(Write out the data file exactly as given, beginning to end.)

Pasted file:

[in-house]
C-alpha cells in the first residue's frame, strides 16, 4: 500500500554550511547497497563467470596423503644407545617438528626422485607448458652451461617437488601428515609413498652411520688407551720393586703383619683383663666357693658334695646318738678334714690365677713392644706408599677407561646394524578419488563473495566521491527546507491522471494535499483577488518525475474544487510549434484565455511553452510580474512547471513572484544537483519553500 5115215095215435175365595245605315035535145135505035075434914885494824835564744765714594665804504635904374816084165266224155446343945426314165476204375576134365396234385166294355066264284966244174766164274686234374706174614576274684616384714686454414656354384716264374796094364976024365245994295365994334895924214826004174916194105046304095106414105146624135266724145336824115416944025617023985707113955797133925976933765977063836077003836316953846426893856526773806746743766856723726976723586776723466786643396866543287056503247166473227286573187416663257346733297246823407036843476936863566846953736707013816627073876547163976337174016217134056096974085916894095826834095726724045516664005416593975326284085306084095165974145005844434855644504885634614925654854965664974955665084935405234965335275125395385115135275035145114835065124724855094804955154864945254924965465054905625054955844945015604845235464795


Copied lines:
[in-house]
C-alpha cells in the first residue's frame, strides 16, 4: 500500500554550511547497497563467470596423503644407545617438528626422485607448458652451461617437488601428515609413498652411520688407551720393586703383619683383663666357693658334695646318738678334714690365677713392644706408599677407561646394524578419488563473495566521491527546507491522471494535499483577488518525475474544487510549434484565455511553452510580474512547471513572484544537483519553500 5115215095215435175365595245605315035535145135505035075434914885494824835564744765714594665804504635904374816084165266224155446343945426314165476204375576134365396234385166294355066264284966244174766164274686234374706174614576274684616384714686454414656354384716264374796094364976024365245994295365994334895924214826004174916194105046304095106414105146624135266724145336824115416944025617023985707113955797133925976933765977063836077003836316953846426893856526773806746743766856723726976723586776723466786643396866543287056503247166473227286573187416663257346733297246823407036843476936863566846953736707013816627073876547163976337174016217134056096974085916894095826834095726724045516664005416593975326284085306084095165974145005844434855644504885634614925654854965664974955665084935405234965335275125395385115135275035145114835065124724855094804955154864945254924965465054905625054955844945015604845235464795